South Africa's Zuma 'Planning to Remove Finance Minister:' Coalition Partner

Pravin Gordhan and Mcebisi Jonas
South Africa's Finance Minister Pravin Gordhan walks with his deputy, Mcebisi Jonas (rear), to a court hearing, Pretoria, South Africa, March 28. Gordhan was popular among businesses and investors for stabilizing the South African economy. Siphiwe Sibeko/Reuters

South African President Jacob Zuma is planning to fire his finance minister and deputy finance minister in a controversial cabinet reshuffle, according to one of the government's coalition partners.

The South African Communist Party (SACP), which is a partner to the governing African National Congress (ANC), said that Zuma had informed the party that he intended to remove Finance Minister Pravin Gordhan and his deputy, Mcebisi Jonas, at discussions between the two parties Monday.

The SACP said that it told Zuma it opposed the planned reshuffle, and senior ANC members have also reportedly advised the president not to remove the ministers.

Zuma appointed Gordhan in December 2015 after dismissing two finance ministers in the space of one week. But Gordhan has proved a tough opponent of the president on several matters, particularly of the Guptas' alleged political influence.

A wealthy business family with close links to Zuma, the Guptas have allegedly offered out cabinet positions despite holding no political offices. Jonas, the deputy finance minister, alleged in March 2016 that the family offered him the post of finance minister before previous incumbent, Nhlanhla Nene, was sacked in December 2015.

The South African president ordered Gordhan to return from an international investor roadshow in London on Monday without giving an explanation. Speculation that Gordhan was going to be fired caused the rand to fall by 4 percent against the U.S. dollar Monday, though it has since partially recovered. The Banking Association of South Africa warned that the action could lead to a credit rating downgrade for the country, Africa's biggest economy.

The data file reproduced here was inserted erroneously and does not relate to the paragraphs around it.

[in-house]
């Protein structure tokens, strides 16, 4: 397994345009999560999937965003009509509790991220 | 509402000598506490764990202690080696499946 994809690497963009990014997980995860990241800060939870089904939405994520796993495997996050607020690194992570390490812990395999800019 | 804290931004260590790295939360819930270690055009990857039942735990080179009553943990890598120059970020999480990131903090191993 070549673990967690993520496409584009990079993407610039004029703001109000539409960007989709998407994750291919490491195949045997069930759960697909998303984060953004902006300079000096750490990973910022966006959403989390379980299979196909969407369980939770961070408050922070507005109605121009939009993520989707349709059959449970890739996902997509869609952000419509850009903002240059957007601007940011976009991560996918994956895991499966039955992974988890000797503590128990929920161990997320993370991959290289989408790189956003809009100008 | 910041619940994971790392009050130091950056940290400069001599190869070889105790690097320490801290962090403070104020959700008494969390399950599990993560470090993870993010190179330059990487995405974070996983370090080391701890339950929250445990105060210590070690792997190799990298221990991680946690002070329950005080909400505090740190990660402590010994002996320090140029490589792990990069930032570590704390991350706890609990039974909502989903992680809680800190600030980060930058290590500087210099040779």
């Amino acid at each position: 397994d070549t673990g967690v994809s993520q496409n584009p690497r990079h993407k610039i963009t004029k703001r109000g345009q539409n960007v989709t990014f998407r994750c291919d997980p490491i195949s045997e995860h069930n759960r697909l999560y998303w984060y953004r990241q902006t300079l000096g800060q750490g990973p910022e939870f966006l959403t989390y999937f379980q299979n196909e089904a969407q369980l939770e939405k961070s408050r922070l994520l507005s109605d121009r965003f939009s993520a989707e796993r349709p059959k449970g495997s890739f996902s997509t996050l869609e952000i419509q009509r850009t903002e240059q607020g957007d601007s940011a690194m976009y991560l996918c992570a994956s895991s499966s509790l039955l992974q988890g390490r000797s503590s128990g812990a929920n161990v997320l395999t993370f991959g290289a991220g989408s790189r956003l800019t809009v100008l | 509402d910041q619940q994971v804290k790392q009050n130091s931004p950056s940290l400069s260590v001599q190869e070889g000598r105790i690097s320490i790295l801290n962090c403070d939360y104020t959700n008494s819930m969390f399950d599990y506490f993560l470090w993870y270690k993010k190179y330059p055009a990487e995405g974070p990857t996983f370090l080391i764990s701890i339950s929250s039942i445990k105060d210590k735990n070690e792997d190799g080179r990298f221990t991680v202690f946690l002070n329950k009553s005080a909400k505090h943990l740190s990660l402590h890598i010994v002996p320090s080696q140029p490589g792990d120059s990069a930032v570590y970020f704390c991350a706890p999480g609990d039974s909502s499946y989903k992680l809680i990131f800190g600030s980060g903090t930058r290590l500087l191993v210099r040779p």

In its statement, the SACP said that it rejected the "emerging paradigm of presidential prerogative," whereby Zuma could hire and fire ministers without consulting ANC partners.

As president, Zuma technically holds the power to make ministerial appointments and dismissals. The president reportedly told senior ANC officials that he wanted to remove Gordhan and Jonas, replacing the former with Brian Molefe, the former head of state electricity firm ESKOM. Three of the ANC's six most senior officials, including Zuma's deputy president Cyril Ramaphosa, rejected the plan, according to South African news site Times Live.

The president reportedly cited a damning intelligence report on Gordhan, but it is not clear what the contents of the report were. In its statement, the SACP said that it was aware of a "rogue intelligence unit" that produces "false reports" to "smear comrades," and said it had laid a complaint with the head of police and intelligence minister, who had "thus far treated our complaint flippantly."

In 2016, the ANC recorded its worst election result since the end of apartheid, a system of white-minority government and racial oppression of black South Africans, in 1994. The party lost control of key urban areas, including the commercial hub of Johannesburg, and saw its share of the national vote fall. Zuma has come under pressure from some factions within the party to resign after a string of scandals, including the use of state funds to build a swimming pool and other additions at his home in Nkandla.